Catholic Diocese of Spokane, Washington
Official News Magazine of the Diocese of Spokane
Deacon Eric Meisfjord, Editor
P.O. Box 48, Spokane WA 99210
(509) 358-7340; FAX: (509) 358-7302
A domesticated liturgy?
by Father Jan Larson
(From the June 8, 2006 edition of the Inland Register)
We are all descendants of a Biblical tradition that is thousands of years old, and from early in that ancient tradition we see a clear design: The word of God is intended to liberate and unify the human family, and does so by relating us to a power that is higher than our human institutions and structures – even higher than the military-industrial complex that rules both our government and our lives. Yet is this transformation working? Are unjust social institutions changing, at least in part to the Word of God and the liturgy that preserves and proclaims that Word?
I recently saw some comments made by a bishop from Sri Lanka back in 1977, as he wrote the introduction to a little book called The Eucharist and Human Liberation. The bishop, in exceedingly strong language, says that the author of the book will argue that the Mass, “this most liberative act has been so domesticated by a socioeconomic system that it now enslaves and domesticates its participants.” Indeed, the author uses equally strong words: “An agonizing question presents itself to our minds. Why is it that in spite of hundreds of thousands of Eucharistic celebrations, Christians continue as selfish as before? Why have the ‘Christian’ peoples been the most cruel colonizers of human history? Why is the gap of income, wealth, knowledge and power growing in the world today – and that in favor of the ‘Christian’ peoples?”
“Why is it that persons and people who proclaim Eucharistic love and sharing deprive the poor people of the world of food, capital, employment and even land? Why do they prefer cigarettes and liquor to food and drink for the one-third of humanity that goes hungry to bed each night? Why are cars, cosmetics, pet dogs, horses and bombs preferred to human children? Why mass sterilization in poor countries and affluence unto disease and pollution of nature among the rich?”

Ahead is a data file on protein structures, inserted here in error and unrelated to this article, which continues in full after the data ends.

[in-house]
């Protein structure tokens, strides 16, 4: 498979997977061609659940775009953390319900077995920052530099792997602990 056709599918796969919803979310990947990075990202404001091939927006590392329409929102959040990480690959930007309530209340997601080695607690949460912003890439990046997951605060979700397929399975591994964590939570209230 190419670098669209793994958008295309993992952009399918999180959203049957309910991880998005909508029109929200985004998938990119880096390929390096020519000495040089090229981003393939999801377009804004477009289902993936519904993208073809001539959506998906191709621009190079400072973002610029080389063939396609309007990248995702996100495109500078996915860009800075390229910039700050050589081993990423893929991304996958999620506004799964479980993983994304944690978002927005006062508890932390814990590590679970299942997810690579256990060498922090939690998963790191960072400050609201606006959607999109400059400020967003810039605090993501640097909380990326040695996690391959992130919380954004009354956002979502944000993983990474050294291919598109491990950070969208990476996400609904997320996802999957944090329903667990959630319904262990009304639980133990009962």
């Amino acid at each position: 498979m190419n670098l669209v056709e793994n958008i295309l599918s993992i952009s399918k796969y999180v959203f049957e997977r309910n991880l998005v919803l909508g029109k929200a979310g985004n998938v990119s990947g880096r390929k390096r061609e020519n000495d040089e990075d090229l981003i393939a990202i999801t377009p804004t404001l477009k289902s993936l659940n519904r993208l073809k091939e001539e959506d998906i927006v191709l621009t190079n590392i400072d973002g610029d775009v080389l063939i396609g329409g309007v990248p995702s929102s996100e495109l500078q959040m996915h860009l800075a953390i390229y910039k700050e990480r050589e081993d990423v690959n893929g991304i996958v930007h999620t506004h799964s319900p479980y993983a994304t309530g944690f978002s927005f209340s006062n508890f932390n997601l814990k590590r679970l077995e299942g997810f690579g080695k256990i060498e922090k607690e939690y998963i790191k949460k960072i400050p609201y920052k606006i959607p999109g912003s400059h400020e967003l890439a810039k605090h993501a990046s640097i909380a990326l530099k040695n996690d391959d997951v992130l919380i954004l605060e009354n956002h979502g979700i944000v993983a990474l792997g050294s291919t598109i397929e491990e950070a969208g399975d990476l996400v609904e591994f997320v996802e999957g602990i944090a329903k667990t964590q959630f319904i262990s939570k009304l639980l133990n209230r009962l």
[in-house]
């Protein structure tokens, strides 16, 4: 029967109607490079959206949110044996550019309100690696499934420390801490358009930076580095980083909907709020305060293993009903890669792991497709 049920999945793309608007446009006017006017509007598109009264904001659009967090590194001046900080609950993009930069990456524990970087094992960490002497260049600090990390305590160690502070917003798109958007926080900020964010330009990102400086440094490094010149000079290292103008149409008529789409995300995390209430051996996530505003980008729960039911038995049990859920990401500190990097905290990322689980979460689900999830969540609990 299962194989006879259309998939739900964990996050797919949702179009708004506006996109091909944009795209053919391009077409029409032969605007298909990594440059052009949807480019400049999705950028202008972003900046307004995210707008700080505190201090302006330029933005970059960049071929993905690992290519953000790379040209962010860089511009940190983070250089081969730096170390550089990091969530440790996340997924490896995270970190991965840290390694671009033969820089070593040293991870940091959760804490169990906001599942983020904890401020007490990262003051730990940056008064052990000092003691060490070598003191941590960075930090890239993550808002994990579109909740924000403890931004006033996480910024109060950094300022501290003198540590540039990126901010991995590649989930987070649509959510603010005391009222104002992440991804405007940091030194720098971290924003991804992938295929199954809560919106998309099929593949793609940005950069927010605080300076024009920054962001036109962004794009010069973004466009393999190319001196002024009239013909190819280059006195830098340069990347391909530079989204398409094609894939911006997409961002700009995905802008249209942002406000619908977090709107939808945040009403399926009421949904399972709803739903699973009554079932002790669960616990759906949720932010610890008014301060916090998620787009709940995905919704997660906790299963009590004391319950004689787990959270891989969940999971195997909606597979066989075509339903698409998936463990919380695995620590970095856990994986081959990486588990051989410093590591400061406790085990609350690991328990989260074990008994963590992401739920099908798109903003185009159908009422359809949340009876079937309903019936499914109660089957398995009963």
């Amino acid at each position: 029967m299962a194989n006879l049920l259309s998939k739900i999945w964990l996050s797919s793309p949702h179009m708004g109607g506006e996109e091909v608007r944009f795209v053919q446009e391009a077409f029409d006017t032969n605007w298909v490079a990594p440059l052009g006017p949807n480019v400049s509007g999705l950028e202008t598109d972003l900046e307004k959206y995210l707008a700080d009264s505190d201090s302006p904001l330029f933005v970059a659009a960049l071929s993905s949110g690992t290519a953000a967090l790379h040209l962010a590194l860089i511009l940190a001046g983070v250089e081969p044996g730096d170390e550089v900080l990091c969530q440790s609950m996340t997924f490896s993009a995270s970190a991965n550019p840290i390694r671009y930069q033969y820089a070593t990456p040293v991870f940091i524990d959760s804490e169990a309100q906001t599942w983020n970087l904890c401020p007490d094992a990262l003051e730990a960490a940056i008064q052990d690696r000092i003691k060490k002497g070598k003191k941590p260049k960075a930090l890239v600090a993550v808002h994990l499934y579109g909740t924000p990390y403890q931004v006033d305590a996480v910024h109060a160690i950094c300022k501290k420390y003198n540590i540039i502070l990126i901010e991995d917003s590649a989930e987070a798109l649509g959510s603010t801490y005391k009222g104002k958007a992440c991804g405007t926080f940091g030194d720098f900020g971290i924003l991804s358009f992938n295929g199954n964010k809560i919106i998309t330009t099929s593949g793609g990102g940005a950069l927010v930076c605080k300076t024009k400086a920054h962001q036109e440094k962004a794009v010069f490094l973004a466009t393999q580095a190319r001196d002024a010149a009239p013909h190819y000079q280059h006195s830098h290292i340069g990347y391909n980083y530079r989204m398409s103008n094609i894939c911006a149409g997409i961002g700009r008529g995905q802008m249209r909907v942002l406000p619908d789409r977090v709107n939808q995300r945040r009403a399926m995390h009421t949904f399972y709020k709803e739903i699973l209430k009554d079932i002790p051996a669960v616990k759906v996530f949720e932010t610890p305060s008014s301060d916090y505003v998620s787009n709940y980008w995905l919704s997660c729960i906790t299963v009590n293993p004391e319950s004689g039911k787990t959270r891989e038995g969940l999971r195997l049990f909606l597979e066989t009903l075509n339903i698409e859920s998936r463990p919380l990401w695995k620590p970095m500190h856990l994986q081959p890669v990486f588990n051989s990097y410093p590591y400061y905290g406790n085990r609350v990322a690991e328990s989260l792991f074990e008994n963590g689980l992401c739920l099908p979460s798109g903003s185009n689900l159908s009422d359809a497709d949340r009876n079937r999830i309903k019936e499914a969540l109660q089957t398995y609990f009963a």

One might very well ask how much has changed since 1977, and how much has changed for the better. One reality that has not changed is that the liturgy still calls us to help complete the building of the reign of God. In the first part of the last century, the great founders of the liturgical movement said the same thing: the liturgy and social justice and social transformation are interlinked, and if we forget that principle, as we do periodically throughout history, then we become complacent. The liturgy becomes a place we go to be quiet and pray, a kind of spiritual air lock that separates us from the social concerns of the world outside.
But liturgy is a place of engagement with the world outside, not a place of escape. For the hour or so we are at the liturgy we are, in a way, pretending that the kingdom or reign of god is complete. For that hour we get at least a glimpse of what the Advent Scriptures so powerfully describe: a state of being where justice is finally realized, where the blind see, the lame walk, the deaf hear, and the lion and the lamb lie down together. When we ignore this Biblical vision, or give it anything but first priority, we risk domesticating the liturgy.
(Father Larson is a priest of and liturgical consultant for the Archdiocese of Seattle.)
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